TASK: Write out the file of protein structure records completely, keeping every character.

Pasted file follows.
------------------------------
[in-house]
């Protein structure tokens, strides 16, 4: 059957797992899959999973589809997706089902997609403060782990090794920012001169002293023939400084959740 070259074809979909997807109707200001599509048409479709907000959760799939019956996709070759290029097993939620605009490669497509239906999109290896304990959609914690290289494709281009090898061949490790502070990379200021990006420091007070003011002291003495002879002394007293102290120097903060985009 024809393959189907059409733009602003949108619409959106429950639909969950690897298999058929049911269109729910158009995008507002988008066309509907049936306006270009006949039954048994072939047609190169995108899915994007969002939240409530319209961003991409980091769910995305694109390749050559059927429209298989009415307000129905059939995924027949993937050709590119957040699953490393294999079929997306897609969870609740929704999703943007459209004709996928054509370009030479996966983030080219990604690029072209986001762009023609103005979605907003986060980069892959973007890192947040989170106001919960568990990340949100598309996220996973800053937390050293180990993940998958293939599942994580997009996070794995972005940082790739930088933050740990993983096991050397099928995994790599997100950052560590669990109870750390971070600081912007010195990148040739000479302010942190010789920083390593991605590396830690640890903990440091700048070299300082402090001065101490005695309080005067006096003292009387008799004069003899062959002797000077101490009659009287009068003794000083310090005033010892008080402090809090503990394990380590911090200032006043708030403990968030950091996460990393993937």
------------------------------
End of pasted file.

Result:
[in-house]
């Protein structure tokens, strides 16, 4: 059957797992899959999973589809997706089902997609403060782990090794920012001169002293023939400084959740 070259074809979909997807109707200001599509048409479709907000959760799939019956996709070759290029097993939620605009490669497509239906999109290896304990959609914690290289494709281009090898061949490790502070990379200021990006420091007070003011002291003495002879002394007293102290120097903060985009 024809393959189907059409733009602003949108619409959106429950639909969950690897298999058929049911269109729910158009995008507002988008066309509907049936306006270009006949039954048994072939047609190169995108899915994007969002939240409530319209961003991409980091769910995305694109390749050559059927429209298989009415307000129905059939995924027949993937050709590119957040699953490393294999079929997306897609969870609740929704999703943007459209004709996928054509370009030479996966983030080219990604690029072209986001762009023609103005979605907003986060980069892959973007890192947040989170106001919960568990990340949100598309996220996973800053937390050293180990993940998958293939599942994580997009996070794995972005940082790739930088933050740990993983096991050397099928995994790599997100950052560590669990109870750390971070600081912007010195990148040739000479302010942190010789920083390593991605590396830690640890903990440091700048070299300082402090001065101490005695309080005067006096003292009387008799004069003899062959002797000077101490009659009287009068003794000083310090005033010892008080402090809090503990394990380590911090200032006043708030403990968030950091996460990393993937």